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Future Cyber Attacks May Be Seen As The New ‘Normal’

In Sweden, for example, 82 percent of those aged 50 or older feared a cyberattack on infrastructure, compared with 53 percent of those aged 18 to 29.

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Cyberattacks
Stijn Vanveerdeghem, left, an engineer with Cisco, shows graphics with live wireless traffic to FedEx employee Barry Poole during the RSA Conference in San Francisco. VOA

Cyberattacks on elections, public infrastructure and national security are increasingly being seen as the new normal, according to a global survey on cybersecurity.

And in some of the world’s largest economies, people think their governments are not prepared.

The survey of more than 27,000 people across 26 countries conducted by the Pew Research Center found less than half of the respondents, 47 percent, believed their countries are ready to handle a major cyber incident.

A median of 74 percent thought it was likely national security information would be accessed. Sixty-nine percent said they expected public infrastructure to be damaged. And 61 percent expected cyberattacks targeting their country’s elections.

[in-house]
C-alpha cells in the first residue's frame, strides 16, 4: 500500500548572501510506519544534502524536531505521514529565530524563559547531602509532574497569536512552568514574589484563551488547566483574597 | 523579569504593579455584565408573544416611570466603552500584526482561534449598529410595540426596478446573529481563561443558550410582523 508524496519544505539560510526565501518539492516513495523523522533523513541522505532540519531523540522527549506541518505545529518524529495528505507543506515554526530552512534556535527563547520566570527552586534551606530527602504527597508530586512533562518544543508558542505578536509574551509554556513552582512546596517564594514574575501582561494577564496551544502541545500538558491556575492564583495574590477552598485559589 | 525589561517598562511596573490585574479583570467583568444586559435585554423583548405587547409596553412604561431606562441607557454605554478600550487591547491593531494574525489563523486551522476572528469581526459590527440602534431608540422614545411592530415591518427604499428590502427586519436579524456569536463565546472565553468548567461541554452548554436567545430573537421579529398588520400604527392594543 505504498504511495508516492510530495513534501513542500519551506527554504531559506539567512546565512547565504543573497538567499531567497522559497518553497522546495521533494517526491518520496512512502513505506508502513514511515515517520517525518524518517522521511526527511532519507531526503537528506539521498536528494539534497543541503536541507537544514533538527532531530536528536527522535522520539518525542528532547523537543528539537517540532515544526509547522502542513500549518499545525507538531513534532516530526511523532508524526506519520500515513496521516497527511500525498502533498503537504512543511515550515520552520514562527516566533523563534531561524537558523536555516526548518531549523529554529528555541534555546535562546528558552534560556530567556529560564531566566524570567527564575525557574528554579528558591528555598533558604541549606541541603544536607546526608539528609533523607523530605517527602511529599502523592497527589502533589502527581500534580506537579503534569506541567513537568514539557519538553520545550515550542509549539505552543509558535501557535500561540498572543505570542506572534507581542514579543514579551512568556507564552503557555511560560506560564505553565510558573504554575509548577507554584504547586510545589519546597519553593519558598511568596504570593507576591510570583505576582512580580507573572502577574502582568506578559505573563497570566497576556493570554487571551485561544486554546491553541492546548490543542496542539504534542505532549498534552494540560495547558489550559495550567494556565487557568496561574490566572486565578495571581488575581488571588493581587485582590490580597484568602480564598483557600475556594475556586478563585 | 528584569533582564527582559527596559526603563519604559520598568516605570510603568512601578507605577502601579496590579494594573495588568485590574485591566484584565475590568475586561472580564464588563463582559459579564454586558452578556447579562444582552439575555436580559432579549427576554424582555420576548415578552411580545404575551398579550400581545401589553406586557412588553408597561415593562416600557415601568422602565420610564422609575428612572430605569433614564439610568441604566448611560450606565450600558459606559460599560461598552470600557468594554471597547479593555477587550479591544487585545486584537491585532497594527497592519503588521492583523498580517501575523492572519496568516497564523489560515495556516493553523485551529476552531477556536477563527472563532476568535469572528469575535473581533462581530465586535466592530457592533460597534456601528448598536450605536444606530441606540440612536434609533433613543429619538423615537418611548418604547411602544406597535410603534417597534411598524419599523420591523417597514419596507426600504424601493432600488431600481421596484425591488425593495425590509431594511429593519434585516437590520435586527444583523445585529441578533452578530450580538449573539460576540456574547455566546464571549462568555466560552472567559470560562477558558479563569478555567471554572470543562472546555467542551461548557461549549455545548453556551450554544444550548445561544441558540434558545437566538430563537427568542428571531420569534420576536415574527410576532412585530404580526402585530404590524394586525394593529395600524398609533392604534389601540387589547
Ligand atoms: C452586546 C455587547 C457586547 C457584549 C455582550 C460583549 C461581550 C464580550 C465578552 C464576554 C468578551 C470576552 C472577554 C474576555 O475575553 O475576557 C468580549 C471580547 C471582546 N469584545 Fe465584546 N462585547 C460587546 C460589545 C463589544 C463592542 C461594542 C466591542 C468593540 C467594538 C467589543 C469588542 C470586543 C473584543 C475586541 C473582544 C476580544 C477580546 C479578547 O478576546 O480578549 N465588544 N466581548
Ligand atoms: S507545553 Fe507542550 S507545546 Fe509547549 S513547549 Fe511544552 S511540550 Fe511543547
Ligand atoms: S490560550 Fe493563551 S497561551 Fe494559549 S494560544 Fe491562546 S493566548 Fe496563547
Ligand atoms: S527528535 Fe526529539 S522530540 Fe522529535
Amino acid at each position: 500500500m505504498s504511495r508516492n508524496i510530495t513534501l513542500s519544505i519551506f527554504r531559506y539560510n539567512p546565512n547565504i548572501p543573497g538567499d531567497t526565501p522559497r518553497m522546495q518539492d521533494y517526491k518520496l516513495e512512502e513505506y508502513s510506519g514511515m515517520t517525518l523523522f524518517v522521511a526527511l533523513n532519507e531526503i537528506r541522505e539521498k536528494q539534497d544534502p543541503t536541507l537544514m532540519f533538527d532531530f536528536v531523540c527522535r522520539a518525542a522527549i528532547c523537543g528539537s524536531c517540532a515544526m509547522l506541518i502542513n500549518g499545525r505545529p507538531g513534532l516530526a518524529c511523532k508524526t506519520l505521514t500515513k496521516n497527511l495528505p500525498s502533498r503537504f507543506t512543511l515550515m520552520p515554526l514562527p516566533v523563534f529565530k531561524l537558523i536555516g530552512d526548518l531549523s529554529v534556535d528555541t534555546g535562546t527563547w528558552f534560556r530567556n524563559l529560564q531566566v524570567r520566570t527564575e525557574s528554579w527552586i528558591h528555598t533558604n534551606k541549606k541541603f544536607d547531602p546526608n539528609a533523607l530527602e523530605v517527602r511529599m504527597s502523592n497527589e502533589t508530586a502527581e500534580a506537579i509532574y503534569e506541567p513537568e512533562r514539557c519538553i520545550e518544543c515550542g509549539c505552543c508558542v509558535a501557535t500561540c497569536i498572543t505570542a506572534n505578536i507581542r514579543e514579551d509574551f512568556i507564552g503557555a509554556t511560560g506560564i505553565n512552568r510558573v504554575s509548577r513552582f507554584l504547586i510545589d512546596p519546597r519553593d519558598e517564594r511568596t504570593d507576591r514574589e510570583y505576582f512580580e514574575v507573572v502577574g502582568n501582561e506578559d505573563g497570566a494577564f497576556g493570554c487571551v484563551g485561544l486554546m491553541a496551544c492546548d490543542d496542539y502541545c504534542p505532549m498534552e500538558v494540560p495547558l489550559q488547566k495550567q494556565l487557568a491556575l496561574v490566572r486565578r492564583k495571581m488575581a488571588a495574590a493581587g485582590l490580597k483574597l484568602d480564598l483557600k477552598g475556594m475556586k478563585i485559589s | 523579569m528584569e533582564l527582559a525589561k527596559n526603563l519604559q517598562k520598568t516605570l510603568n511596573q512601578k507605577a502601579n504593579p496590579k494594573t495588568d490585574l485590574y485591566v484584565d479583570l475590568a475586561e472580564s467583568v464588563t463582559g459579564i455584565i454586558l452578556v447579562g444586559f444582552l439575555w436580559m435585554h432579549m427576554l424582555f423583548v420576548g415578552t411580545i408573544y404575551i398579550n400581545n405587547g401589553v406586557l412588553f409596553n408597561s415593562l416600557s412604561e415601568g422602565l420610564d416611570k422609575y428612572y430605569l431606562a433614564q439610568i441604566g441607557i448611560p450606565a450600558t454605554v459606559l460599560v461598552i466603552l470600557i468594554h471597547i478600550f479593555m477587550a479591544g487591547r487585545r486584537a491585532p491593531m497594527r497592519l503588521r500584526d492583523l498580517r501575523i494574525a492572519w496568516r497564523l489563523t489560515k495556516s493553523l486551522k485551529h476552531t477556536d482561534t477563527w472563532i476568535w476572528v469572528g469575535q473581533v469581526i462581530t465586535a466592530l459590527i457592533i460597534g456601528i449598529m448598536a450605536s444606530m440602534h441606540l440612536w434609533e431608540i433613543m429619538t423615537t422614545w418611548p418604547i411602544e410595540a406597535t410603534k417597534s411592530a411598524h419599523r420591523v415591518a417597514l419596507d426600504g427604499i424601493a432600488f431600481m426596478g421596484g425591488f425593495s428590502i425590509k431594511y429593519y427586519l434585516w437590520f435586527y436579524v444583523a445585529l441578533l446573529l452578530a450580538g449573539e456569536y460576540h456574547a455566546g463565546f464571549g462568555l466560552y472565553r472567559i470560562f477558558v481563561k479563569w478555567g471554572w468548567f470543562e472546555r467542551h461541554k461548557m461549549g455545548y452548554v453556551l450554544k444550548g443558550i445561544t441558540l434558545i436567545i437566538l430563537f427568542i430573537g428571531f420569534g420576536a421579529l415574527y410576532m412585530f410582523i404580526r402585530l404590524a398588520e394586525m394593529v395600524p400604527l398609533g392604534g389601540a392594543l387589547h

Israel and Russia ranked as among the most confident populations, with more than two-thirds of survey-takers in those countries saying their governments are prepared for a major cyber incident.

Cloudhopper, cyberattacks, internet
The picture shows a warning sign for “cyber threats ahead”.

The three sub-Saharan African countries in the survey — Kenya, Nigeria and South Africa — were generally optimistic, with more than half of those polled saying their nations were prepared for a cyber incident.

Brazil and Argentina were the least confident, with just nine percent of Argentineans responding their government was prepared.

In key economies such as Germany and Japan, more than half of the respondents expressed concern they were ill-prepared to deal with cyberattacks.

United States

The Pew survey found expectations for cyberattacks ran highest in the United States, where there have been more than 100 major cyber incidents since 2006.

Almost 80 percent of U.S. respondents expected damage to public infrastructure, breaches of national security information and elections tampering.